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Feeble New Housing Rescue Plan Not Enough.

 
       Historically, the two main driving forces for the economy have been the housing and auto industries. Whether the problems were rising interest rates that affected their sales, or bursting bubbles that scared consumers, economic slowdowns usually began with problems in the housing and auto industries, and the first signs of recovery were usually seen in the same two industries. The historical pattern has continued this time around.
The government program of $8,000 rebates to first-time home-buyers worked well last year to ignite home sales, while the ‘cash for clunkers’ program sparked the recovery in auto sales, the two combining to launch the current economic recovery.
There was some concern that both programs would only work for the short-term and be a drag at some point due to possibly stealing sales from future quarters. That may now be happening in the housing industry since home sales have been declining sharply again in recent months. The most disappointing reports were that the inventory of unsold homes jumped 9.2% in February and is back to its level of last September, even though new home construction fell 5.9% in February, now at a level of activity not seen since 1963.
On Friday the government announced a new program, this one aimed at preventing foreclosures. Its aim is to keep more people in their homes, another way of tackling the troubling level of unsold homes that keeps the real estate market depressed.
The statistics are dismal. Roughly 30% of home-owners with mortgages are ‘underwater’. That is, they owe more on their mortgages than their homes are now worth - and home values continue to decline. Meanwhile, not only have foreclosures continued to rise even as the economy recovers, but there is a large backlog of pending foreclosures in the pipeline, backed up due to the paperwork logjam at banks.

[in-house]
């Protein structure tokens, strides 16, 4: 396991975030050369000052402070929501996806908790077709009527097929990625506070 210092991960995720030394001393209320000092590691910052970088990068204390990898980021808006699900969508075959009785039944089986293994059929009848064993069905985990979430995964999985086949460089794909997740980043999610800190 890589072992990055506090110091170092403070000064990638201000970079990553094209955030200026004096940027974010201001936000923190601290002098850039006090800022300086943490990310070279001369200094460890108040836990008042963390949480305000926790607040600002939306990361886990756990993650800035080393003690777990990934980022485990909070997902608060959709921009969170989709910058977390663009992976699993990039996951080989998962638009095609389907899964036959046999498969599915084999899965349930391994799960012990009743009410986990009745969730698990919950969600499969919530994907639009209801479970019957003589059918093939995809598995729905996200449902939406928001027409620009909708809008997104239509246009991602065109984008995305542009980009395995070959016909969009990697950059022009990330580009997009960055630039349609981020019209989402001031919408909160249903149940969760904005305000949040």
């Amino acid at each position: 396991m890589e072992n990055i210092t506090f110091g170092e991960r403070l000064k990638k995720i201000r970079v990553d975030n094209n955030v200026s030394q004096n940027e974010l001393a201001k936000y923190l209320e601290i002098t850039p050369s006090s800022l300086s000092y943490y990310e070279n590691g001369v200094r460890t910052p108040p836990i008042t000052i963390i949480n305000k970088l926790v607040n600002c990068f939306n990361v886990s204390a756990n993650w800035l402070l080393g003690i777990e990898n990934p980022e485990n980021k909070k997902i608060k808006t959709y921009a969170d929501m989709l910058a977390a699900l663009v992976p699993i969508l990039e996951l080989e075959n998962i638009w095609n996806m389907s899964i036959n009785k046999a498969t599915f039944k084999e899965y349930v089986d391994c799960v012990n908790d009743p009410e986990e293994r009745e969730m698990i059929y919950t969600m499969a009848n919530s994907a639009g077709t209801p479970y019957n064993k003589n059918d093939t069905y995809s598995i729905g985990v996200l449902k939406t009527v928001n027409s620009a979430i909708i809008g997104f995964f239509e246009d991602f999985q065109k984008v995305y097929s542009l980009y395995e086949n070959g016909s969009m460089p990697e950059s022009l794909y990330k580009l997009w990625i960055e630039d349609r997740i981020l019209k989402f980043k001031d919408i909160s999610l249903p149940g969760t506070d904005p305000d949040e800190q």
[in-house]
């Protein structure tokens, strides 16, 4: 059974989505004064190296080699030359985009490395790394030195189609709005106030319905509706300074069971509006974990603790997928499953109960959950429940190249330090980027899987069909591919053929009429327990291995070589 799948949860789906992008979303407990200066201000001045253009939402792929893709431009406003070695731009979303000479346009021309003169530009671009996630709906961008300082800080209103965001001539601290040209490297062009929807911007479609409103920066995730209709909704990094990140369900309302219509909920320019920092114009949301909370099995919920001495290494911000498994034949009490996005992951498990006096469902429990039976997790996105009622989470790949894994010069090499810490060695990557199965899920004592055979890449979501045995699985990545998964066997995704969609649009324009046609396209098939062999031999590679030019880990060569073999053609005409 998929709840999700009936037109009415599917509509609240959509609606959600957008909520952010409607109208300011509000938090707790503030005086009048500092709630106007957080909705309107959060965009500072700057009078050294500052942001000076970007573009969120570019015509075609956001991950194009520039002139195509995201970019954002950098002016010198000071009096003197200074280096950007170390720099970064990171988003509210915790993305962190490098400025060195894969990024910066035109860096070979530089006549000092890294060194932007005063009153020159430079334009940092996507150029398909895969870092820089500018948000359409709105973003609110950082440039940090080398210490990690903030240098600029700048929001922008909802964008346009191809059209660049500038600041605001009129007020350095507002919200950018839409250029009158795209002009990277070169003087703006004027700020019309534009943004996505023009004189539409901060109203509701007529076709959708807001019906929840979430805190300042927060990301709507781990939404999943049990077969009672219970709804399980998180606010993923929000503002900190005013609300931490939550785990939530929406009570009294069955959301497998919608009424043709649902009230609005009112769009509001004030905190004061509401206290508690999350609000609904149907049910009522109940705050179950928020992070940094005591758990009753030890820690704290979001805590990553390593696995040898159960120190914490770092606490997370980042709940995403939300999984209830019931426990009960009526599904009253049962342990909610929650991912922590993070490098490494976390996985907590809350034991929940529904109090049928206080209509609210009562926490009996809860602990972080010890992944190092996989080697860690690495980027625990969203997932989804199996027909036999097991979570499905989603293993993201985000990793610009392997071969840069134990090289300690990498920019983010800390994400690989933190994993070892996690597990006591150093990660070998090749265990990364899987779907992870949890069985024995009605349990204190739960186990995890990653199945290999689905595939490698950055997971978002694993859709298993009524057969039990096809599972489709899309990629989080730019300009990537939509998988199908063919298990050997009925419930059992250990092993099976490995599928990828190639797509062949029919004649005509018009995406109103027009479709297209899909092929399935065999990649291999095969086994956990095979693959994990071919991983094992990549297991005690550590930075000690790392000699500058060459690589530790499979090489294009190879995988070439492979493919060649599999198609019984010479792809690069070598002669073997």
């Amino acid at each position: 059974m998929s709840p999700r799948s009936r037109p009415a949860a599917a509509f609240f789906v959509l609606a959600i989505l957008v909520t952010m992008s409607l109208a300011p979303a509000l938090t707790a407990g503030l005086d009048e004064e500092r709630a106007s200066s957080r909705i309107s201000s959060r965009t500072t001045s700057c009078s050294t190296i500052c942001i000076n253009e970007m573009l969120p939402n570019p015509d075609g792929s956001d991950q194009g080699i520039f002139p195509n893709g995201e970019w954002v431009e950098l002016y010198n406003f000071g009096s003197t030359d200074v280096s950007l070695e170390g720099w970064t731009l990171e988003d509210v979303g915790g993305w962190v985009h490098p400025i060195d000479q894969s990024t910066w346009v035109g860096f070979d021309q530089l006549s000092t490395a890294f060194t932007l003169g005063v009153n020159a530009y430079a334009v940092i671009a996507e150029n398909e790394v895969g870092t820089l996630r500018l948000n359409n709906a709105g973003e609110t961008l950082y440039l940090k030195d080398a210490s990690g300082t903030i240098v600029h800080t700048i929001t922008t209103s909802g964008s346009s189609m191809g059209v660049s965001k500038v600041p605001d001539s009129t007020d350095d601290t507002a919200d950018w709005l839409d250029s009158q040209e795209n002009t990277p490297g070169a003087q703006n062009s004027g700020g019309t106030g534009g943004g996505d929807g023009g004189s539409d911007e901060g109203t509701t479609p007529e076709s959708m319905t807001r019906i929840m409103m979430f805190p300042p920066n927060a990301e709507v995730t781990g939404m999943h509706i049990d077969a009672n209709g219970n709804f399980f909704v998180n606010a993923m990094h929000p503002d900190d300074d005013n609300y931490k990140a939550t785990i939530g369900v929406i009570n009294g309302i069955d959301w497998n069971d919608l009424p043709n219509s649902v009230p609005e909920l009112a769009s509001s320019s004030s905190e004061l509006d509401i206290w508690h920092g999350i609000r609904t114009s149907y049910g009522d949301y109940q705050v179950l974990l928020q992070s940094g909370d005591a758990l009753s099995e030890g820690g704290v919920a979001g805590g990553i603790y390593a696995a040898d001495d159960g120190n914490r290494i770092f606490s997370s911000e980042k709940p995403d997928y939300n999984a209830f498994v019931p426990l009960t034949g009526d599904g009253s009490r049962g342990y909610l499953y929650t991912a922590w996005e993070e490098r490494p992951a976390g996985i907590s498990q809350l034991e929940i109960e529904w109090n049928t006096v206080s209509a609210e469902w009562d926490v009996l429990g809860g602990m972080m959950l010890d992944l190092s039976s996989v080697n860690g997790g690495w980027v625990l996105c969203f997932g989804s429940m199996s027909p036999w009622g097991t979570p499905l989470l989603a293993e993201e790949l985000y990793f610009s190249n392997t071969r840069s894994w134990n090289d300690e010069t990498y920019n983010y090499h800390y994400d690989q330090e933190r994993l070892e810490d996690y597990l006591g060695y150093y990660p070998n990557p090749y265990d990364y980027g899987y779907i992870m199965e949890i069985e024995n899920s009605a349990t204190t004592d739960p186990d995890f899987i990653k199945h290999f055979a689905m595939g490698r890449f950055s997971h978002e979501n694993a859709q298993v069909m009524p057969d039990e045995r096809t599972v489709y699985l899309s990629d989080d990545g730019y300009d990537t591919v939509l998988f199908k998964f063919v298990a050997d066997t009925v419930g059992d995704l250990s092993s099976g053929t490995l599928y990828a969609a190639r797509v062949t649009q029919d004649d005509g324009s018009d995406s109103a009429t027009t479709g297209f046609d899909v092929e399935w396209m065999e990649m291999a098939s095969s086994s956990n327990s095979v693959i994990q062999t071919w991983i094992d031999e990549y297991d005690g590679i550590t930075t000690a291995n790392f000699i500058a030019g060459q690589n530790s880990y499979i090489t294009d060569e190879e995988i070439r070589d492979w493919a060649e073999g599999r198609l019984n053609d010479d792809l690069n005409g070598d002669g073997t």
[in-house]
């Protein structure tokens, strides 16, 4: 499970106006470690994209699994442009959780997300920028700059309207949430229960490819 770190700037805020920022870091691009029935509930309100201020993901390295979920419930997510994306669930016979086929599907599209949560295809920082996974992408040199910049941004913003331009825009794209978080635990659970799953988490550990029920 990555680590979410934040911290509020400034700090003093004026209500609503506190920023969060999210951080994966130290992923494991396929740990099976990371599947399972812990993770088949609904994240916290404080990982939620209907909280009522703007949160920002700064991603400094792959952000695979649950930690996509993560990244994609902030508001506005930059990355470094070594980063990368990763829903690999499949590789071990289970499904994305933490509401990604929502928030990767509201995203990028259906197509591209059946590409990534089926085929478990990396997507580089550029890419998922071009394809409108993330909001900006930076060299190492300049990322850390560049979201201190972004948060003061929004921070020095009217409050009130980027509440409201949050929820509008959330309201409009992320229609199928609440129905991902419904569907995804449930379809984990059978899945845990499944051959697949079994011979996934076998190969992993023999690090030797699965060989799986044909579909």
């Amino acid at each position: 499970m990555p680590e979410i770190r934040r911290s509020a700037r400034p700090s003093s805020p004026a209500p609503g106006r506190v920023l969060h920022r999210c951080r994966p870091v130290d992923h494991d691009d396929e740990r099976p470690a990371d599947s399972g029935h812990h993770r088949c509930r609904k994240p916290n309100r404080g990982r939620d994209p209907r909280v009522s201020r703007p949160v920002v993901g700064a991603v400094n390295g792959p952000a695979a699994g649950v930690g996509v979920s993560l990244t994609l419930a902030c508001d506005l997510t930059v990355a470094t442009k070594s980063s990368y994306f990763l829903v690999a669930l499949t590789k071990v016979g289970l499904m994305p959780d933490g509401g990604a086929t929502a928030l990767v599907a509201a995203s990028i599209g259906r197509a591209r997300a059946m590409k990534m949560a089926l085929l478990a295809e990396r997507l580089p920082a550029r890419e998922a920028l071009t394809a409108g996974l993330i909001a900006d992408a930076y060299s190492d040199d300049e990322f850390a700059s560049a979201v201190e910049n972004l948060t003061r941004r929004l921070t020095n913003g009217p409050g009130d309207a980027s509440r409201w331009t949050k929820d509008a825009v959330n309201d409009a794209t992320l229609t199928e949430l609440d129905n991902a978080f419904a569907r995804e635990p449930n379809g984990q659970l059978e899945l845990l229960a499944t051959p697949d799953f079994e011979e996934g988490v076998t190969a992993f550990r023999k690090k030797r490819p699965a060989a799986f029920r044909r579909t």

The new housing rescue plan announced Friday looks feeble in contrast to the size of the problem it’s tackling.
The new plan would allow lenders to provide ‘qualified’ home-owners who owe more on their mortgages than their homes are worth, and who are in default on their mortgage, with a new loan insured by the Federal Housing Authority, removing the lender’s risk. However, the lender would have to take certain upfront losses, like cutting the principle amount owed on the mortgage to compensate for the decline in home values. The ‘rescue’ will not be available for home-owners who are underwater on their home values but are still making their payments.
 The new program will also provide assistance to home-owners who are unemployed, in the form of having their monthly mortgage payments cut to just 31% of their monthly unemployment benefits for a period of three to six months.
The reasons the program can have only limited success are quite obvious.
For one thing, for more than a year the government has been putting pressure on lenders to modify ‘underwater’ and defaulting mortgages to help home-owners remain in their homes. Banks have been reluctant to respond, but yet there have been enough mortgages modified to give a pretty clear picture that it is not a long-term cure, only a short-term band-aid. Although involving only ‘qualified’ borrowers the banks believed could successfully make the lower modified payments, more than 40% of such modified mortgages, on which monthly payments were cut more than 20%, were back in default within 12 months.
And three to six months of assistance to unemployed home-owners is not a program with long-range chances of success, given the length of time that workers are remaining unemployed, unable to find new jobs after being unemployed for a year or two.
Meanwhile, the two programs that have had the best success in reviving the housing industry, or at least prevented it from dropping further into a black hole, have been the $8,000 rebates to first-time home-buyers, and the Federal Reserve’s program of buying mortgage-backed securities to help hold mortgage rates down.
The rebate program is due to expire April 30, and the Fed has announced it will halt its purchases of mortgage-backed securities this month.
I predict neither program will be allowed to expire, unless the government is willing to see the housing industry lead the economy back into recession.
 
Sy Harding is editor of www.StreetSmartReport.com, and the free daily market blog, www.streetsmartpost.com.


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